Imprimir Republish

nano technology

How batteries die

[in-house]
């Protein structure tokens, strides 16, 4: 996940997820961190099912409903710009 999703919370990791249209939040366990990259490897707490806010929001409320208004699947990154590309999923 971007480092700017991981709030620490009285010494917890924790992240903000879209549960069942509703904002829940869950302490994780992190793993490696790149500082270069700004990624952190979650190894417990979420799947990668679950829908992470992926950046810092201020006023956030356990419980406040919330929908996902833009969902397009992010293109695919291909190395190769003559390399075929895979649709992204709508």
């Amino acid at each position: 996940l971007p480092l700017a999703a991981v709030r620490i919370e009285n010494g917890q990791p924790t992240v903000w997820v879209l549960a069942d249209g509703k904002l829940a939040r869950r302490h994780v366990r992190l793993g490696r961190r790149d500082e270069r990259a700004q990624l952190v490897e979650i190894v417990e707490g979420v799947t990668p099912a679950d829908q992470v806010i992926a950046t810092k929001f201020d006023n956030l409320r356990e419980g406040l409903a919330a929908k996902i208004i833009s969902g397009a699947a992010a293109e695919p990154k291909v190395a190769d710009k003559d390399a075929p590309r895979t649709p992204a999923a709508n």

The efficiency of cell phone and notebook batteries depends on the ability of ionized lithium atoms to flow freely inside the battery. As the battery is repeatedly charged and discharged, its ions flow increasingly slower, until they stop altogether. Experiments conducted by a team led by Sarbajit Banerjee, a chemist at Texas A&M University, has shown nanometric details of this process for the first time. Analyzing a set of X-ray microscopy and spectroscopy images, the researchers observed how the lithium ions moved through nanowires of vanadium pentoxide, a material used in the experiment as a model for the inside of a conventional lithium battery (Nature Communications, June 28, 2016). They concluded that lithium ions tend to pair with electrons in the atoms that form the battery’s interior, distorting the atomic structure. These distortions are thought to slow ion traffic. The obstructions occur with increasing frequency as the battery ages, reducing the efficiency of the charging/discharging process until the device fails. Banerjee and his colleagues suggest that new materials could be designed with atomic structures that prevent interaction between the lithium ions and their electrons, thus increasing battery life and efficiency.